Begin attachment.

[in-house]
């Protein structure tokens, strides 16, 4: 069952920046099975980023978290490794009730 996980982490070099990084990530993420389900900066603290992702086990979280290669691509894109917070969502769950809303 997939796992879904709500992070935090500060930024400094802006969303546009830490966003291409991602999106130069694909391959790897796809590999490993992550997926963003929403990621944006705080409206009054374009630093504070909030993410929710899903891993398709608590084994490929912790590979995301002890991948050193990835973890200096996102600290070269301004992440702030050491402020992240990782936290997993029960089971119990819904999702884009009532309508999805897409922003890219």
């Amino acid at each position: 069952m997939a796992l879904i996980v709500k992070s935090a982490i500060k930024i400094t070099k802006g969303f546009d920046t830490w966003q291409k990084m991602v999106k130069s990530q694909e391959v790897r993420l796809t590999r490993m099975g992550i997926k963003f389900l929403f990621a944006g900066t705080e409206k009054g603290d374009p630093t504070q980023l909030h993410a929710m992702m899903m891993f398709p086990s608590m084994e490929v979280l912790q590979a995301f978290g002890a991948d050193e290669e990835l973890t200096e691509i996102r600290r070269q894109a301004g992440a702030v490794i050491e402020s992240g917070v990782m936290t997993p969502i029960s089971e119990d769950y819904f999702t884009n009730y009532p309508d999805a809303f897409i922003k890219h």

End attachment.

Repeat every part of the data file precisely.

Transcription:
[in-house]
């Protein structure tokens, strides 16, 4: 069952920046099975980023978290490794009730 996980982490070099990084990530993420389900900066603290992702086990979280290669691509894109917070969502769950809303 997939796992879904709500992070935090500060930024400094802006969303546009830490966003291409991602999106130069694909391959790897796809590999490993992550997926963003929403990621944006705080409206009054374009630093504070909030993410929710899903891993398709608590084994490929912790590979995301002890991948050193990835973890200096996102600290070269301004992440702030050491402020992240990782936290997993029960089971119990819904999702884009009532309508999805897409922003890219």
């Amino acid at each position: 069952m997939a796992l879904i996980v709500k992070s935090a982490i500060k930024i400094t070099k802006g969303f546009d920046t830490w966003q291409k990084m991602v999106k130069s990530q694909e391959v790897r993420l796809t590999r490993m099975g992550i997926k963003f389900l929403f990621a944006g900066t705080e409206k009054g603290d374009p630093t504070q980023l909030h993410a929710m992702m899903m891993f398709p086990s608590m084994e490929v979280l912790q590979a995301f978290g002890a991948d050193e290669e990835l973890t200096e691509i996102r600290r070269q894109a301004g992440a702030v490794i050491e402020s992240g917070v990782m936290t997993p969502i029960s089971e119990d769950y819904f999702t884009n009730y009532p309508d999805a809303f897409i922003k890219h």